The Book of Esther: A Political Analysis
By Barry Rubin
The Book of Esther, which is read on Purim and to which that holiday is dedicated, has been interpreted many ways. Yet there is much to be understood by analyzing the story in terms of political ideology and strategy.
Ahasuerus is the powerful king over Persia and much more. He holds a banquet and invites the leaders of all of the provinces to come in order to wield together his diverse empire by showing his wealth, strength, generosity, and bringing together his political elite in terms of fellowship and equality with each other.
While drunk, he orders Queen Vashti to come to the banquet to display herself. She refuses, for unspecified reasons, and his advisors urge him to depose her and select a new queen. A young Jewish woman, Esther, is among the candidates. Urged by her uncle Mordecai, she conceals her religiosity-ethnicity, enters the competition, and eventually wins.
At this point, the story introduces a new theme. The king makes Haman prime minister. Mordecai, for unspecified reasons, refuses to bow to him. On discovering Mordecai is a Jew, Haman resolves to destroy all the Jews in the empire.
The story provides a sophisticated analysis of antisemitism:
First, Haman’s antagonism toward all Jews springs from a personal and psychological conflict. This has often been true in history including today.
Second, that conflict is then dressed up in political language to justify it to the ruling authority and the masses.
Third, Haman provides the classic, statement of non-theological antisemitism that could easily fit into the nineteenth and twentieth century and even today, mirroring the kinds of things hinted for example by nominee for secretary of defense Chuck Hagel. Haman explained:
“There is a certain people, scattered and dispersed among the other peoples…of your realm, whose laws are different from those of any other people and who do not obey the king’s law, and it is not in your majesty’s interest to tolerate them.”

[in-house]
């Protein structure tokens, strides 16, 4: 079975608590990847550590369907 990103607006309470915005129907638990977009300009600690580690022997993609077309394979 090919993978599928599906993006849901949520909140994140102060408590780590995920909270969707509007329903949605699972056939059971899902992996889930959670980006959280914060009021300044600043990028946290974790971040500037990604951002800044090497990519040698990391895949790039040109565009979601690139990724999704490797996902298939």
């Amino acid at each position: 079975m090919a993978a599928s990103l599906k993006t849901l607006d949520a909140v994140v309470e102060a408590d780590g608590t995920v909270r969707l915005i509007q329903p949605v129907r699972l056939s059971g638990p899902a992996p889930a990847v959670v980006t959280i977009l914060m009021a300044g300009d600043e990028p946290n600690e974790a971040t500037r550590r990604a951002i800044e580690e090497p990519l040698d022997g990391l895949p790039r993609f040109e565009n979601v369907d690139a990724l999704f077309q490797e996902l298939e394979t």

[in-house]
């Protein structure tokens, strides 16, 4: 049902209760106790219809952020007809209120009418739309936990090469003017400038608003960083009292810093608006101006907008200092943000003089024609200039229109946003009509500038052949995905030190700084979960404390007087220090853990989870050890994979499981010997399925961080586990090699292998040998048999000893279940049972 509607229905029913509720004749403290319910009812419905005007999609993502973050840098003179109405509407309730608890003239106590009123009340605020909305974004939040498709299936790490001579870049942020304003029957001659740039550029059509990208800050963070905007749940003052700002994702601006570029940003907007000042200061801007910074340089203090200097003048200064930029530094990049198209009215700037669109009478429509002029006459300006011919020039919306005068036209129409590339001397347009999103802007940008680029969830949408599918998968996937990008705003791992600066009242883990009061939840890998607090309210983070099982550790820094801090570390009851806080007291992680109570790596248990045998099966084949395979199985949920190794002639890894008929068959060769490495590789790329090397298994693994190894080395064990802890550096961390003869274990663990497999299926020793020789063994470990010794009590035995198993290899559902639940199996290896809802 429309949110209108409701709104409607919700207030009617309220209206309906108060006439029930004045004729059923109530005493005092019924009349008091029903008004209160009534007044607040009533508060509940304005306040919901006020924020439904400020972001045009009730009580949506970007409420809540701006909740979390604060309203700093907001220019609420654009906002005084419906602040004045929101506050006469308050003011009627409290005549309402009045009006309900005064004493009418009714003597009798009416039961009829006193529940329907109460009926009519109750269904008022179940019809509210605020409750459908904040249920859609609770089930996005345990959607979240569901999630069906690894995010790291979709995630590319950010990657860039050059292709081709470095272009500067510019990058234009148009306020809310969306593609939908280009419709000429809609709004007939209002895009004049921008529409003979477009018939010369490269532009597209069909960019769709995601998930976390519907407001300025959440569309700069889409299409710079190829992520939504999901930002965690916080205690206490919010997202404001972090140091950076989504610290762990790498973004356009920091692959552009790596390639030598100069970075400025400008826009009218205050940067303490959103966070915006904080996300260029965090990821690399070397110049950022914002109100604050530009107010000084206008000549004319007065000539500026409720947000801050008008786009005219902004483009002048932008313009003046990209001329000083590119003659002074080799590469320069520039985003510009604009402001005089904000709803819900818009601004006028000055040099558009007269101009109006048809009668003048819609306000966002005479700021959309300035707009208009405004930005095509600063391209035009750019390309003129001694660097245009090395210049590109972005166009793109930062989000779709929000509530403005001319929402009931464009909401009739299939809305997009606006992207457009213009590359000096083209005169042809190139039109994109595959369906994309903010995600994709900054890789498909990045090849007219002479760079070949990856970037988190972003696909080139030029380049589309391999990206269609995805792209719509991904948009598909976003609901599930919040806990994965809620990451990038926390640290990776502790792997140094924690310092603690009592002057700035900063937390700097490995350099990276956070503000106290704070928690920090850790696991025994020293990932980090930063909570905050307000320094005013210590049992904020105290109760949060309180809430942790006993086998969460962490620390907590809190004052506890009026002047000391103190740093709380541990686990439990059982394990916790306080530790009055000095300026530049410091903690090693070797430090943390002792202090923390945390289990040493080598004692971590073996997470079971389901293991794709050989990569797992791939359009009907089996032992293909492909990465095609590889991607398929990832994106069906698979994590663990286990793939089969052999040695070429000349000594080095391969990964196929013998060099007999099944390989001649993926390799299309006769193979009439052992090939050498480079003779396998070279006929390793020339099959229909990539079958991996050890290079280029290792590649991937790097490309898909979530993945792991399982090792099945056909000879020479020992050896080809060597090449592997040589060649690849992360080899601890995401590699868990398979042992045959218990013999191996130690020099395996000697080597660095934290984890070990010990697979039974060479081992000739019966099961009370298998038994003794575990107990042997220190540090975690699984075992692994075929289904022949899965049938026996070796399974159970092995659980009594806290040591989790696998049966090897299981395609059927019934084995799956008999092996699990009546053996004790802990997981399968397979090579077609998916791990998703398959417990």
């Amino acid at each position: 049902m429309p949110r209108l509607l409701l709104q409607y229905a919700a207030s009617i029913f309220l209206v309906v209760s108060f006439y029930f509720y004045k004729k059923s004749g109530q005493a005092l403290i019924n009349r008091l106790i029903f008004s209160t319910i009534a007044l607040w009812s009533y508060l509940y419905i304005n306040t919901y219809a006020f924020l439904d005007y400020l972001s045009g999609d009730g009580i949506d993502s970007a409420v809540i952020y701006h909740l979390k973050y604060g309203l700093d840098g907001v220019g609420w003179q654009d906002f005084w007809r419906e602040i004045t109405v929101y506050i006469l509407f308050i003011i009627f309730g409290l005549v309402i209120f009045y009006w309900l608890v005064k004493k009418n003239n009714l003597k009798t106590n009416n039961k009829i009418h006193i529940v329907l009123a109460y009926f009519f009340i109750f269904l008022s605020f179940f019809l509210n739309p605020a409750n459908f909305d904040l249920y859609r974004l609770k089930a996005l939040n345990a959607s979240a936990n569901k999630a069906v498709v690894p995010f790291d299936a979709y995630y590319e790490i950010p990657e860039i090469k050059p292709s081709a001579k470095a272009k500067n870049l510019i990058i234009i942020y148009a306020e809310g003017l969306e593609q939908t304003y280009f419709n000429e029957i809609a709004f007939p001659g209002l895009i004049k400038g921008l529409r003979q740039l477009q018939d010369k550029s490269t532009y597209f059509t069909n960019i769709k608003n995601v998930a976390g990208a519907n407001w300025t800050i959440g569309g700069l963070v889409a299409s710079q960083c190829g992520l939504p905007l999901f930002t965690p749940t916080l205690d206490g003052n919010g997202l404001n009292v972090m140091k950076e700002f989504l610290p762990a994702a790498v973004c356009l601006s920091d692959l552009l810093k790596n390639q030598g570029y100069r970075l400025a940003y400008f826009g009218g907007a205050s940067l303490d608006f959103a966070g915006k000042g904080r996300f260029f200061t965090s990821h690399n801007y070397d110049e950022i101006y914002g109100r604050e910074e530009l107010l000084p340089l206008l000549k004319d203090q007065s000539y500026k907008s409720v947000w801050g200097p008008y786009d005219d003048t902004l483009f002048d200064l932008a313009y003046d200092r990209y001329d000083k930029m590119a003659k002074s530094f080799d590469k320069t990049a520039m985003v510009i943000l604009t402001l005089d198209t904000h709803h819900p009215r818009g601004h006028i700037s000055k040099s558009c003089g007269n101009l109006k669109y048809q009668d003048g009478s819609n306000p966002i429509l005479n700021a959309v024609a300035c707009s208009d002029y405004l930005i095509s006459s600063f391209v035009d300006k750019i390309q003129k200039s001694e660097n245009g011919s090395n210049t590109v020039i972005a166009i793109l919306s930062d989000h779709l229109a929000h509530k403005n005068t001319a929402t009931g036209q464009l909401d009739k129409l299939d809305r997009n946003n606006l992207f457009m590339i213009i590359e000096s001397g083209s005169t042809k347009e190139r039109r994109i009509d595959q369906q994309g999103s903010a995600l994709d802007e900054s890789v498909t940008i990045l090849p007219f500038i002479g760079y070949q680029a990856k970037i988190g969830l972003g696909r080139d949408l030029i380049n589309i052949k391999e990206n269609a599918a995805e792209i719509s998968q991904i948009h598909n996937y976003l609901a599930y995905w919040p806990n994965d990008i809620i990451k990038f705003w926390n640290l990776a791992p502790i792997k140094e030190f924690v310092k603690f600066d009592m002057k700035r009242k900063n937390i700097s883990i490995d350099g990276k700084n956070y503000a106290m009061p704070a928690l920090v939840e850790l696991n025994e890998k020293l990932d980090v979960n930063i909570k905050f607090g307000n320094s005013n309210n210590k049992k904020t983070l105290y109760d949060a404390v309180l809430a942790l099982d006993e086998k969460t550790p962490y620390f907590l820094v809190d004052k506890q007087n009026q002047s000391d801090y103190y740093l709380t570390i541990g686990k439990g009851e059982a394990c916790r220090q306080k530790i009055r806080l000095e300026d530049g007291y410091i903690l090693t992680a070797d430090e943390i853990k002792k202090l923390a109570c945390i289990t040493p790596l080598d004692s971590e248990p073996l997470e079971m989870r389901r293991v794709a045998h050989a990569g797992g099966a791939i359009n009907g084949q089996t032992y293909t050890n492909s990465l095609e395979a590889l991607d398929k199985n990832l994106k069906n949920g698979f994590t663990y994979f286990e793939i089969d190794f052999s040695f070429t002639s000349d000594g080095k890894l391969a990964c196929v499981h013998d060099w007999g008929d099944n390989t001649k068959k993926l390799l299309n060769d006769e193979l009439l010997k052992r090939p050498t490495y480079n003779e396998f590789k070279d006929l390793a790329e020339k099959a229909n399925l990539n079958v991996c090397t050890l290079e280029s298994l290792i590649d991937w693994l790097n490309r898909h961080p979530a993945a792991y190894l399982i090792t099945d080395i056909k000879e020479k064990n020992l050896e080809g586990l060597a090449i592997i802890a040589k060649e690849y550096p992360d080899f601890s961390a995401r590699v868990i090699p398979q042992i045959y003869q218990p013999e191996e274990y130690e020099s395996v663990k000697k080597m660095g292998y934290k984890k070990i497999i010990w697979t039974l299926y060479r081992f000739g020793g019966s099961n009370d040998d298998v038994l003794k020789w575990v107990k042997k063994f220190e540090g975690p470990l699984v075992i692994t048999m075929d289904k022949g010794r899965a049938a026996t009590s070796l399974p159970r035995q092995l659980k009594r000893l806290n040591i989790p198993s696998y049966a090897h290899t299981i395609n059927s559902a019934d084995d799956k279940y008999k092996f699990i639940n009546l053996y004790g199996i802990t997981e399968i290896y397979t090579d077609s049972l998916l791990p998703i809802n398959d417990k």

In other words, the Jews comprise what would later be called a separate national group. It is impossible to assimilate them; they are disloyal due to dual loyalty; and despite their apparent weakness they plot against you.
I'm sure that Hagel is not antisemitic in any conscious way yet he echoes the same themes that Haman used. Haman might have said that he was not a "Jewish" minister but a "Persian" minister, who would not bow down to the Jewish lobby whose interests subverted those of the nation.
A contemporary problem in understanding antisemitism today is that hegemonic political, intellectual, and informational forces in the West want to measure antisemitism by conscious intent and not by the use of well-worn historical (these are even in the Bible!) themes, though that is precisely the criterion that they do use in examining just about any other sort of bigotry. They also begin by excluded all non-Western populations from possibly being antisemitic. But Haman was residing in a non-Western society.
Fourth, antagonism against the Jews camouflages a desire to loot their wealth, in other words material gain.
The king agrees—after all, his most trusted courtier has just told him it’s a kill or be killed situation—and issues the decree for genocide.
In contradiction to these claims of Haman is Mordecai’s good citizenship. This would later become a major theme of Jewish assimilation—I don’t use the latter word in a pejorative sense here—that Jews must prove they are the best, most loyal citizens. Mordecai saves the king by uncovering a real plot against him. By his example, Mordecai shows Jews are not subversives and disloyal.
Yet Mordecai's good behavior is useless if the king doesn't know about it. Suppose mass media existed and hadn't covered Mordecai's behavior but reported on all of Haman's speeches?
Especially remarkable is the behavior of Esther. Warned of Haman’s plan, Esther wants to do nothing lest she place herself at risk. After all, she is a fully “assimilated,” even hidden, Jew. But Mordecai reminds her: Do not imagine that you will escape because of your high position.
It’s easy to suggest that this can be compared to the Nazi desire to kill all Jews on a “racial” basis. But there are many types of such situations. What’s especially interesting is that Esther’s situation shows how individual Jews can try to set themselves apart to be immune or even prosper from persecutions: converted Jews against steadfast ones in medieval times; “Modernized, semi-assimilated Jews against traditionalist immigrants in America and Western Europe; and anti-Israel Jews against pro-Israel ones and Israel itself today.